“The cardinal announced who it was and his new name: Francisco. Next came several of the most suspenseful minutes of my life,” said Myers. “Tidbits of information spread like wildfire across the crowd, transcending language barriers: He was from Buenos Aires. He was 76. He was a Jesuit. He had only one lung. He was the very first Pope Francis.”

As soon as the name was announced, chants of “Fran-cis-co” and the Italian “Fran-ces-co” resounded through the square.

“Even the Protestants around me joined in chanting the name; they couldn’t help but catch the excitement which the name Francesco held,” said sophomore Erika Demel who had come to St. Peter’s Square not to see a new pope but to buy some medals.

As former Cardinal Jorge Mario Bergoglio, now Pope Francis, walked out onto the balcony, the crowd of faithful gathered in the square from around the world could not contain itself.

“The applause and cheers were tumultuous,” Myers said. “Standing there in the square, surrounded by people and flags and languages from all over the world, I could feel both the vibrant life and the unity of the Church. It was a beautiful and unforgettable experience. I am truly, truly blessed.”

The experience also left a deep impression on sophomore Alex Taylor, who was also present in St. Peter’s Square.

“Upon his entry into the balcony and the public life of the Church, I was overwhelmed with a sense of humility and love,” Taylor said. “When I saw Pope Francis, I knew he was a man of profound love for his newfound diocese of Rome, for his church, but also all those around him.”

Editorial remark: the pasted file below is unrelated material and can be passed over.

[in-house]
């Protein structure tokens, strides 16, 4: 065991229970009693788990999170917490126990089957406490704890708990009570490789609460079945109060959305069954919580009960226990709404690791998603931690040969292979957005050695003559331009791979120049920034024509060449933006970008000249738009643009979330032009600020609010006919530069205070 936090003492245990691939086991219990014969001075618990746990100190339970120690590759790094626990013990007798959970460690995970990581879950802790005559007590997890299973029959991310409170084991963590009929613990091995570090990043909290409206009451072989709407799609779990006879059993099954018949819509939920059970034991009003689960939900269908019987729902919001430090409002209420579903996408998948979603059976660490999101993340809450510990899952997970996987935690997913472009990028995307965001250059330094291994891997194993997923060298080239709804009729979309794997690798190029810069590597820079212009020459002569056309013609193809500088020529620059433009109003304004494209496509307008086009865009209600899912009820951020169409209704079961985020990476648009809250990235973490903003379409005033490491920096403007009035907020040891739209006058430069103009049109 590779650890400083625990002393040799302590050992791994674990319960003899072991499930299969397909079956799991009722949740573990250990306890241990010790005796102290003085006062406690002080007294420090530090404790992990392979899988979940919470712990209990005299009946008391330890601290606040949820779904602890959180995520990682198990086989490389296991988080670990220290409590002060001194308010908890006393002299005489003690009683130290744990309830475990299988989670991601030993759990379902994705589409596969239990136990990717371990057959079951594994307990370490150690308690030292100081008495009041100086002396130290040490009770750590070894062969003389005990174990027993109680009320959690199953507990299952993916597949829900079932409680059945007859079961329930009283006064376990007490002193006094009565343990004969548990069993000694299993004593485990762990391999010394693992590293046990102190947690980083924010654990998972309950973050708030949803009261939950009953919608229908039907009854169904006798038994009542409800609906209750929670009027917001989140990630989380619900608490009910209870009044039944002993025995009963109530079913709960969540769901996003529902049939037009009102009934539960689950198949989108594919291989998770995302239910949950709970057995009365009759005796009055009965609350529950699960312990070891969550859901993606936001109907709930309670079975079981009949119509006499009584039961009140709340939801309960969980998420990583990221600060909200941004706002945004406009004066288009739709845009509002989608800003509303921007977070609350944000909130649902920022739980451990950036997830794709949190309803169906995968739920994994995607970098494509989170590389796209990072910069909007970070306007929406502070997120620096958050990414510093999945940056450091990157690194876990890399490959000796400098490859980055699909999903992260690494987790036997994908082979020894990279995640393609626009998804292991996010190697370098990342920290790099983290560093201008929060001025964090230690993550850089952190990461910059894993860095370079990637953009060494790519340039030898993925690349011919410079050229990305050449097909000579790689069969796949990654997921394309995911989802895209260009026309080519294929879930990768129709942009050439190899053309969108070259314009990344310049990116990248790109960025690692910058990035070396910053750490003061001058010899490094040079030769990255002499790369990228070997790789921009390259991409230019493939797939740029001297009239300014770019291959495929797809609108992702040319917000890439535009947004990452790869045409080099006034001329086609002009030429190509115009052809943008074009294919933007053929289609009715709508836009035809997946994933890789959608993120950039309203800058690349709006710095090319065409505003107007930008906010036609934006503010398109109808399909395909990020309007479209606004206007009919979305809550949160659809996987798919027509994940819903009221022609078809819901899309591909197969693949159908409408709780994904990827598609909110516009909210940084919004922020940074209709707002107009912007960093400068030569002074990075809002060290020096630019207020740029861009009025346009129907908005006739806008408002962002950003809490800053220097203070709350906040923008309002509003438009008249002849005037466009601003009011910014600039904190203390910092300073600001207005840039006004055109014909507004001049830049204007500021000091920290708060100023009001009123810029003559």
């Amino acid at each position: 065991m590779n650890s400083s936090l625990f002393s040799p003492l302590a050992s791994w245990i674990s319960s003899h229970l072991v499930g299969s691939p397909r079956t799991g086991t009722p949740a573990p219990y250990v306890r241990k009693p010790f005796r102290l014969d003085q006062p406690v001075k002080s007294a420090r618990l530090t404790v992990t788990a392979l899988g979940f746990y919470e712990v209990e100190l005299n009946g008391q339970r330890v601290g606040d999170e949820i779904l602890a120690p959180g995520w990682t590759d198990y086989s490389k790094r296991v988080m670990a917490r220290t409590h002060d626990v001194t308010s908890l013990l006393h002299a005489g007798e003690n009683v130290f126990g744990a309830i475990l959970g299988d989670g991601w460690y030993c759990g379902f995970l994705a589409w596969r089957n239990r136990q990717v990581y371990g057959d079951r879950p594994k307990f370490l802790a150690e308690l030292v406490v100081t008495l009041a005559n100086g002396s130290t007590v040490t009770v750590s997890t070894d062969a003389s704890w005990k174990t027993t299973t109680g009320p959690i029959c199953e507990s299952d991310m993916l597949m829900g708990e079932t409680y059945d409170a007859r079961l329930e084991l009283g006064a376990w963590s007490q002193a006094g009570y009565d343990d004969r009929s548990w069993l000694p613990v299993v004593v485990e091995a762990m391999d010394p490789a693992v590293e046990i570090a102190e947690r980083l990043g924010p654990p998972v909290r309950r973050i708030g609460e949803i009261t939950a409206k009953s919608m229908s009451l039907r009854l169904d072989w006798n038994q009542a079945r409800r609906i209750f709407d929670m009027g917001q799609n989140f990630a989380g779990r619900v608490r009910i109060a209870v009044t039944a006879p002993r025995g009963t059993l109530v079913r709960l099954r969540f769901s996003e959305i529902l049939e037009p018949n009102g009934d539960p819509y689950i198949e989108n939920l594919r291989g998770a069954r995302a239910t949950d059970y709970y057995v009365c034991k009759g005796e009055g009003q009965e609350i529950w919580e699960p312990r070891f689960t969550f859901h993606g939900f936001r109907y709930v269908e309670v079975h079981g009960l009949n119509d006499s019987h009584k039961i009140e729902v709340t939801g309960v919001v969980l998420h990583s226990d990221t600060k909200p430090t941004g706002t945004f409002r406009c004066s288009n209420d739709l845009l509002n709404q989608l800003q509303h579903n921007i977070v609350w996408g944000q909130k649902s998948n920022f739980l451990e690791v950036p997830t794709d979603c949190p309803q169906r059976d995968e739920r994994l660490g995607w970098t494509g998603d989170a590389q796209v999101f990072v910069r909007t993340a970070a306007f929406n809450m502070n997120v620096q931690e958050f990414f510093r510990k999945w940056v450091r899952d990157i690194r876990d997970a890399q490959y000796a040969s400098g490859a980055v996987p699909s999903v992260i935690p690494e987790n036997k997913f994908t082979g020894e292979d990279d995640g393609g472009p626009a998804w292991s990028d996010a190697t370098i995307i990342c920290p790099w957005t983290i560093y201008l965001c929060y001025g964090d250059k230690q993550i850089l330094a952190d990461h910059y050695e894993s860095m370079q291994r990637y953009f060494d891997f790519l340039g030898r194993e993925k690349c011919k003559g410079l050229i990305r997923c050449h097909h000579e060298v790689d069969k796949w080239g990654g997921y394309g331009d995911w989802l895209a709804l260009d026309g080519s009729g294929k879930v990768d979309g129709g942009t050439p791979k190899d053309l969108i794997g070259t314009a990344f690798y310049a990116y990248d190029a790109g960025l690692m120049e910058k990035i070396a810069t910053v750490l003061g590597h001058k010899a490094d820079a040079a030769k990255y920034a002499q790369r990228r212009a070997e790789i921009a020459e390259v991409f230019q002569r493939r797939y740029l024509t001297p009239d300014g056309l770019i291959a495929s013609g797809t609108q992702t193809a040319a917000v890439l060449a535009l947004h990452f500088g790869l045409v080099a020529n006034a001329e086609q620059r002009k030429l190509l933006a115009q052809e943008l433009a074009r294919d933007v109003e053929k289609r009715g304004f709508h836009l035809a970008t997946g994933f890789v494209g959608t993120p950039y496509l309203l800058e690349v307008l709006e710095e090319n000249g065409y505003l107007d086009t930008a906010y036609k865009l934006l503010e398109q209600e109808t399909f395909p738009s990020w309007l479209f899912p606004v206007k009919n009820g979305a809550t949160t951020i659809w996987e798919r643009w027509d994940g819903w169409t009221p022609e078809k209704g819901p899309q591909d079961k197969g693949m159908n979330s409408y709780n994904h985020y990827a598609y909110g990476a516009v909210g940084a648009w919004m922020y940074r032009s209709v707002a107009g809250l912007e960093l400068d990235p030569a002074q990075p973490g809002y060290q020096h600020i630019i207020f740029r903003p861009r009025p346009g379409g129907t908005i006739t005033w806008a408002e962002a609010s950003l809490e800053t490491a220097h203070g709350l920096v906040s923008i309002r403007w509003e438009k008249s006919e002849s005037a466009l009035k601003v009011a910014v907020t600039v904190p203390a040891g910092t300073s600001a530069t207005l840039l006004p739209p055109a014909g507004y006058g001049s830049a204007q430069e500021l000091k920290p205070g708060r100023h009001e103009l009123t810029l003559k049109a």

Back in the United States, Davies echoed Taylor in his impression of the pope.

“When I first saw Pope Francis standing on the balcony, I could truly sense a man of deep, real faith,” Davies said. “After hearing his opening blessing, I think everyone can agree that his humility is truly inspiring. He asked that we pray over him, and he bowed his head to the world.”

Davies, who attended a Jesuit high school in Seattle, was also excited to learn that Pope Francis is a Jesuit. Archer, an alumnus of a Jesuit high school in St. Louis, shared that enthusiasm, as did Lynch.

“A Jesuit that takes the name ‘Francis’ after Francis of Assisi – that’s already a good sign,” Lynch said.

While UD students watched newscasts and read articles and Wikipedia to learn about the new pope, several media groups approached the UD President Thomas Keefe as well as faculty and students to get their thoughts on Pope Francis.

NBC Dallas interviewed Keefe that day about the election, as did the Dallas Morning News.

Across the Atlantic, NBC Dallas interviewed Taylor during the announcement itself.

The following day, School of Ministry professor Mrs. Pia Septien was interviewed by KJON Radio, and associate professor of history Dr. Susan Hanssen was interviewed by Fox News 4.

Catholic Education Daily sought out junior Rome student Amy Sullivan for her reflections on being in St. Peter’s Square for the announcement.

“I think it’s very clear that the cardinals, in electing Francis, are sending a call to the New World’s Christianity to help evangelize the Old World,” Hanssen said during her phone interview.

“The Americas have their first pope,” Keefe said in an interview with NBC Dallas. “I for one am joyful and really excited.”

“It really took a minute to grasp that he asked us to pray for him to be blessed before he blessed us,” Taylor said, reflecting back on that moment in St. Peter’s Square. “It reminded all of us there that he needs our prayers just as much as [we need his], and we need to pray for him just as much as we prayed for the college of cardinals during the conclave.”